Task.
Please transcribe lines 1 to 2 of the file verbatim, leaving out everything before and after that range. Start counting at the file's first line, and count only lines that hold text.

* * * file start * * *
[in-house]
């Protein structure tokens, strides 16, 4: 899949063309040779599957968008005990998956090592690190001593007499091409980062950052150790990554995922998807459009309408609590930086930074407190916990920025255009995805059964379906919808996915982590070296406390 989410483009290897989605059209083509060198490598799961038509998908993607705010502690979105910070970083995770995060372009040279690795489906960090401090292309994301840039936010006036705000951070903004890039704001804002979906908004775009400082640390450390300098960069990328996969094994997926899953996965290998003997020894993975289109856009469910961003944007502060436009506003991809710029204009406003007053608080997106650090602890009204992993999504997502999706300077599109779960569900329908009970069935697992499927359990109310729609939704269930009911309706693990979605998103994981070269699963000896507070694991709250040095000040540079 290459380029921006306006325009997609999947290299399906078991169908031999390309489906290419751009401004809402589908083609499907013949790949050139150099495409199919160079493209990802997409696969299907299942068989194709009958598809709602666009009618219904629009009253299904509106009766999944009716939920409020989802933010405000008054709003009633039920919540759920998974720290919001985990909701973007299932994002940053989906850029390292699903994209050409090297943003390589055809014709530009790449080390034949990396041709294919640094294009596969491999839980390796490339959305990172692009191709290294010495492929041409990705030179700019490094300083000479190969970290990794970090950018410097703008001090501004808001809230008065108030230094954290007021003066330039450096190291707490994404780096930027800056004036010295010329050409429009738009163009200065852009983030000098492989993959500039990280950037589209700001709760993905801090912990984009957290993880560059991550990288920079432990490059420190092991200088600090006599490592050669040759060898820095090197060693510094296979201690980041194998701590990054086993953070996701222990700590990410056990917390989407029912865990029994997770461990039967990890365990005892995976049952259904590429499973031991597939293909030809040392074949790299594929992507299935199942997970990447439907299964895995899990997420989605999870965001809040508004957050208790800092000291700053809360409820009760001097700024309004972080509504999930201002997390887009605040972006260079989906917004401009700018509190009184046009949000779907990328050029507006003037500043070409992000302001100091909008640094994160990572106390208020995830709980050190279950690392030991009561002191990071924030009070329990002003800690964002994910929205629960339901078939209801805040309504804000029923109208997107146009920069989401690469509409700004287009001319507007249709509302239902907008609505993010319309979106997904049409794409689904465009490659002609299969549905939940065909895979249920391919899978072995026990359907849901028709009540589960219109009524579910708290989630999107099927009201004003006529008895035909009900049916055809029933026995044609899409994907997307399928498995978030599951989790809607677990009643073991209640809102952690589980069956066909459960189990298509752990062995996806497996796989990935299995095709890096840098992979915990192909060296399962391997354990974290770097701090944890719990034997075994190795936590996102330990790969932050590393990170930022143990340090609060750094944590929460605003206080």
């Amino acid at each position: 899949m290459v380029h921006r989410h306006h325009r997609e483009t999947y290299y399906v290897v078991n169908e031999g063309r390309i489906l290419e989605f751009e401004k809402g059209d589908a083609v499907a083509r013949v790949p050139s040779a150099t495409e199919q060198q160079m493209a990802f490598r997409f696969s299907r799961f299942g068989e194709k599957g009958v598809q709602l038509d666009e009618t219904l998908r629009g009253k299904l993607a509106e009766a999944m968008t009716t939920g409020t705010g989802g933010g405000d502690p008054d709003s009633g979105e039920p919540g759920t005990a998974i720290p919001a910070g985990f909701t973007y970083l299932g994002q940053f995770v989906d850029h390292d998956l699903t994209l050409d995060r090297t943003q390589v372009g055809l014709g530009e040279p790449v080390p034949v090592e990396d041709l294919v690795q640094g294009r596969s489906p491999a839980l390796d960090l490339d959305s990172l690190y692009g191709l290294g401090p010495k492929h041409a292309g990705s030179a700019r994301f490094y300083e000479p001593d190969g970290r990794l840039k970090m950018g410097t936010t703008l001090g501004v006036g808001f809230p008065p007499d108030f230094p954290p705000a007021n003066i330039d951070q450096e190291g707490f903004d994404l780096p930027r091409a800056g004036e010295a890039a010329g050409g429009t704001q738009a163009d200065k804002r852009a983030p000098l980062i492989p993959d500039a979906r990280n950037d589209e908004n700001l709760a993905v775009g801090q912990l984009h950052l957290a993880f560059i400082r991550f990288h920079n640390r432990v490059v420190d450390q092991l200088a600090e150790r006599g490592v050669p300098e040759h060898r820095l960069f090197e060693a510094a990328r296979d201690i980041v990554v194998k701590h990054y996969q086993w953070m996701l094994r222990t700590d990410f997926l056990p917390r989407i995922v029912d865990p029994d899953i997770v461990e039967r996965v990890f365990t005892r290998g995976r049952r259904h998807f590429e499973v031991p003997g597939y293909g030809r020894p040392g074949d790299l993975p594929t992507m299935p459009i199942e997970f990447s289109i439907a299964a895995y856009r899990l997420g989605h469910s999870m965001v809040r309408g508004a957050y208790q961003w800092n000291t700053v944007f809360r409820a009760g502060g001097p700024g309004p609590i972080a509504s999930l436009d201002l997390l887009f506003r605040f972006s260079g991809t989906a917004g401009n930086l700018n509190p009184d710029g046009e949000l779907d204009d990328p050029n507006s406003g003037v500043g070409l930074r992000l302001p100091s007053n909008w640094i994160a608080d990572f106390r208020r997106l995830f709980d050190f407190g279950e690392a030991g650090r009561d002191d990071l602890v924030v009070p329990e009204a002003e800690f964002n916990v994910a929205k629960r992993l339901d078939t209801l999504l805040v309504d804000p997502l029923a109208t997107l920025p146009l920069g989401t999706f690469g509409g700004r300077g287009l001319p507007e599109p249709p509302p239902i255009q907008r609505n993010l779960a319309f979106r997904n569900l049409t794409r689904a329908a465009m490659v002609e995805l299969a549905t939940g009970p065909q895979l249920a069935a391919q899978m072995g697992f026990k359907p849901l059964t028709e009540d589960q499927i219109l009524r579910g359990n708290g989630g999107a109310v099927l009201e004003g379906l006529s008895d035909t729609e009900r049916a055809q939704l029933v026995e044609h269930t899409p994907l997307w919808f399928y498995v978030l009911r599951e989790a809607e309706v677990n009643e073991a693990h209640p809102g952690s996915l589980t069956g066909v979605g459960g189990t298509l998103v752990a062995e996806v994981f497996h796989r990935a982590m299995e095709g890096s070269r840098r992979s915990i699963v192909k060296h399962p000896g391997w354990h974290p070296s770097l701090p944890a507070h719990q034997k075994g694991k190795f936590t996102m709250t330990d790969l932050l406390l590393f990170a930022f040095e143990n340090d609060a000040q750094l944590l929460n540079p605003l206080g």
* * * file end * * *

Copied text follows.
[in-house]
């Protein structure tokens, strides 16, 4: 899949063309040779599957968008005990998956090592690190001593007499091409980062950052150790990554995922998807459009309408609590930086930074407190916990920025255009995805059964379906919808996915982590070296406390 989410483009290897989605059209083509060198490598799961038509998908993607705010502690979105910070970083995770995060372009040279690795489906960090401090292309994301840039936010006036705000951070903004890039704001804002979906908004775009400082640390450390300098960069990328996969094994997926899953996965290998003997020894993975289109856009469910961003944007502060436009506003991809710029204009406003007053608080997106650090602890009204992993999504997502999706300077599109779960569900329908009970069935697992499927359990109310729609939704269930009911309706693990979605998103994981070269699963000896507070694991709250040095000040540079 290459380029921006306006325009997609999947290299399906078991169908031999390309489906290419751009401004809402589908083609499907013949790949050139150099495409199919160079493209990802997409696969299907299942068989194709009958598809709602666009009618219904629009009253299904509106009766999944009716939920409020989802933010405000008054709003009633039920919540759920998974720290919001985990909701973007299932994002940053989906850029390292699903994209050409090297943003390589055809014709530009790449080390034949990396041709294919640094294009596969491999839980390796490339959305990172692009191709290294010495492929041409990705030179700019490094300083000479190969970290990794970090950018410097703008001090501004808001809230008065108030230094954290007021003066330039450096190291707490994404780096930027800056004036010295010329050409429009738009163009200065852009983030000098492989993959500039990280950037589209700001709760993905801090912990984009957290993880560059991550990288920079432990490059420190092991200088600090006599490592050669040759060898820095090197060693510094296979201690980041194998701590990054086993953070996701222990700590990410056990917390989407029912865990029994997770461990039967990890365990005892995976049952259904590429499973031991597939293909030809040392074949790299594929992507299935199942997970990447439907299964895995899990997420989605999870965001809040508004957050208790800092000291700053809360409820009760001097700024309004972080509504999930201002997390887009605040972006260079989906917004401009700018509190009184046009949000779907990328050029507006003037500043070409992000302001100091909008640094994160990572106390208020995830709980050190279950690392030991009561002191990071924030009070329990002003800690964002994910929205629960339901078939209801805040309504804000029923109208997107146009920069989401690469509409700004287009001319507007249709509302239902907008609505993010319309979106997904049409794409689904465009490659002609299969549905939940065909895979249920391919899978072995026990359907849901028709009540589960219109009524579910708290989630999107099927009201004003006529008895035909009900049916055809029933026995044609899409994907997307399928498995978030599951989790809607677990009643073991209640809102952690589980069956066909459960189990298509752990062995996806497996796989990935299995095709890096840098992979915990192909060296399962391997354990974290770097701090944890719990034997075994190795936590996102330990790969932050590393990170930022143990340090609060750094944590929460605003206080």